You can see that I have a couple of add-ons installed, so they have added a section in this menu. For example, here I see the Edit section with the Auto Mirror and Bool Tool in them. Both are add-ons that were not there by default. The same goes for the Daz to Blender, Create and 3D-Print tabs.
By accessing this tab – usually you can access the functionality of the added add-on. For example, Bool Tool adds a quick and easy way to use a Boolean modifier. So here I can choose between the type of Boolean that I want to use and whether it would be applied automatically or with a Brush.
Though not every add-on works like that. Some just add their new function in the Blender directly. For example, an “Extra Object” add-on adds more objects for you to add to the scene. So when I access the Add menu, they will simply appear there. You can see that I have some unusual options here, such as Rounded Cube and different Torus Objects.
Extra Objects add-on
So you really need to know what exactly the add-on does to use it properly. Because if it will not appear in the side panel – it is possible that you will just don’t know what exactly you have added.
Gladly, most of the add-ons have some kind of documentation that you can read to learn more about them. Usually, you can find them by clicking on the Documentation button in the Preferences menu.
This article is not dedicated to creating a top best add-ons list or something. But we can’t leave you without any recommendations. So here are some add-ons that we found worth recommending:
- Extra Objects – adds more objects in the Add menu. So there is no need to manually create them.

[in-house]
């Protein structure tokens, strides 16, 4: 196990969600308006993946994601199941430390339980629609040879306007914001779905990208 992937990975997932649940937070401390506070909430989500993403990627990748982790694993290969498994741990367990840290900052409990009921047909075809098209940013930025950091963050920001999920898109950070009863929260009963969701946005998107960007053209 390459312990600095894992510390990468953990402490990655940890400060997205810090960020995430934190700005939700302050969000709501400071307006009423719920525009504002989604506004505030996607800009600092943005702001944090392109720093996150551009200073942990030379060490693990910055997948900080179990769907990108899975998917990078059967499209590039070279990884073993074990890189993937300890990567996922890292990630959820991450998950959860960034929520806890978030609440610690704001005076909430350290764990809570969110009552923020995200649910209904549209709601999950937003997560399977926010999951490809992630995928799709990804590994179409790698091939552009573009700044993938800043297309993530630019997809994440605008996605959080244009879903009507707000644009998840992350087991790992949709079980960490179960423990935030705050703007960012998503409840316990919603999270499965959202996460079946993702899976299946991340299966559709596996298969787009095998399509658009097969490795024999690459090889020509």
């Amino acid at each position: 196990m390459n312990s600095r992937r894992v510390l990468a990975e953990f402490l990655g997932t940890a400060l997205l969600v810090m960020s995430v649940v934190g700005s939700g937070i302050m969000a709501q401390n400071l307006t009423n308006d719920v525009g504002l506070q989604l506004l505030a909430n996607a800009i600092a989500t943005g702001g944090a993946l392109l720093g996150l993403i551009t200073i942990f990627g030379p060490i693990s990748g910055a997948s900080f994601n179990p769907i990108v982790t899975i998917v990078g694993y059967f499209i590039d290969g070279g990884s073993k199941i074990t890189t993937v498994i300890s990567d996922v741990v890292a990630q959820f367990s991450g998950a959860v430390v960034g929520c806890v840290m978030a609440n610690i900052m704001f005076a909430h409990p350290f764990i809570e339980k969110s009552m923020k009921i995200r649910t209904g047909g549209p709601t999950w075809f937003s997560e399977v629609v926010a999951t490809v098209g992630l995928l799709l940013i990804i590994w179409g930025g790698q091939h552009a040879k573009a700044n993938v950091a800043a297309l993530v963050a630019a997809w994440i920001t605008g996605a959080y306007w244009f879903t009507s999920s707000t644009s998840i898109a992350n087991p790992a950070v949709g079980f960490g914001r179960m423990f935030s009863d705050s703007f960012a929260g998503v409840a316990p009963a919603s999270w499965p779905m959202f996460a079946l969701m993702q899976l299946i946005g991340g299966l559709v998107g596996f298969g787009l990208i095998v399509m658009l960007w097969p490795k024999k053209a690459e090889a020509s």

- The Bool Tool – allows to quickly and easily use the Boolean modifier. Choose two objects and select which type of boolean to use on them and that is it.
- Auto Mirror – automatically mirrors an object on the selected axis and deletes all overlapping geometry. This allows to very easily create symmetrical objects
Auto Mirror add-on
- Daz to Blender Bridge – Quick and easy way to import high-poly Daz characters into Blender with the rig included.
- Edge Flow – adds two new operators to work with the edges. One adjusts edges according to the nearest geometry and its “flow”. Another one straightens the edge loop.
- Archimesh – adds a lot of elements and props that you can use to create a room or a house scene. Very convenient for the simple scenes, where you don’t want to model everything yourself.
- Smart Fill – fill is an existing tool in the blender, that creates a face out of edges. This add-on makes that tool a lot smarter and more useful. Adds such things, as grid fill.
- Node Wrangler – basically a must-have if you are working with nodes a lot. Adds a bunch of useful tools that help to deal with nodding in Blender.
Conclusion – Blender Add-ons
The add-on modifications are very useful. It is not something that you think that you need until you try it. After getting used to some of them, there is no turning back, as it would be very hard to imagine working in Blender without them making life easier. See also out other Blender tutorials.